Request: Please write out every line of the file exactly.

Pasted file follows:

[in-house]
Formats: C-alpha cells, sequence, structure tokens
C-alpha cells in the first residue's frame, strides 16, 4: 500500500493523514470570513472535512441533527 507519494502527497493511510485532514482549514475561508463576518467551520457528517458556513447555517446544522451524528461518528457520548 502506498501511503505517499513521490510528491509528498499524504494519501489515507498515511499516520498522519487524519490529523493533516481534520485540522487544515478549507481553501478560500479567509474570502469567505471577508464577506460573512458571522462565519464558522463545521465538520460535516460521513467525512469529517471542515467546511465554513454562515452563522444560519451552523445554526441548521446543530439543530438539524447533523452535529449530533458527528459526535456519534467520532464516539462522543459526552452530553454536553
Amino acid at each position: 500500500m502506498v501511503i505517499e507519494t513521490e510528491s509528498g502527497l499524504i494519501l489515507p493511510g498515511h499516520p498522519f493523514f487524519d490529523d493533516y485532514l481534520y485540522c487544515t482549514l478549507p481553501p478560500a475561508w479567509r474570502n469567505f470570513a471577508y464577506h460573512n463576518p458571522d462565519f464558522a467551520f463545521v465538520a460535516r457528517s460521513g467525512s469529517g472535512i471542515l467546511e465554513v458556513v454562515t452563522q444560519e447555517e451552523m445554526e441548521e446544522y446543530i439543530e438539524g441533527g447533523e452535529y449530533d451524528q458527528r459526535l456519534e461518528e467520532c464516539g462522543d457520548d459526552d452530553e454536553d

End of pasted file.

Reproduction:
[in-house]
Formats: C-alpha cells, sequence, structure tokens
C-alpha cells in the first residue's frame, strides 16, 4: 500500500493523514470570513472535512441533527 507519494502527497493511510485532514482549514475561508463576518467551520457528517458556513447555517446544522451524528461518528457520548 502506498501511503505517499513521490510528491509528498499524504494519501489515507498515511499516520498522519487524519490529523493533516481534520485540522487544515478549507481553501478560500479567509474570502469567505471577508464577506460573512458571522462565519464558522463545521465538520460535516460521513467525512469529517471542515467546511465554513454562515452563522444560519451552523445554526441548521446543530439543530438539524447533523452535529449530533458527528459526535456519534467520532464516539462522543459526552452530553454536553
Amino acid at each position: 500500500m502506498v501511503i505517499e507519494t513521490e510528491s509528498g502527497l499524504i494519501l489515507p493511510g498515511h499516520p498522519f493523514f487524519d490529523d493533516y485532514l481534520y485540522c487544515t482549514l478549507p481553501p478560500a475561508w479567509r474570502n469567505f470570513a471577508y464577506h460573512n463576518p458571522d462565519f464558522a467551520f463545521v465538520a460535516r457528517s460521513g467525512s469529517g472535512i471542515l467546511e465554513v458556513v454562515t452563522q444560519e447555517e451552523m445554526e441548521e446544522y446543530i439543530e438539524g441533527g447533523e452535529y449530533d451524528q458527528r459526535l456519534e461518528e467520532c464516539g462522543d457520548d459526552d452530553e454536553d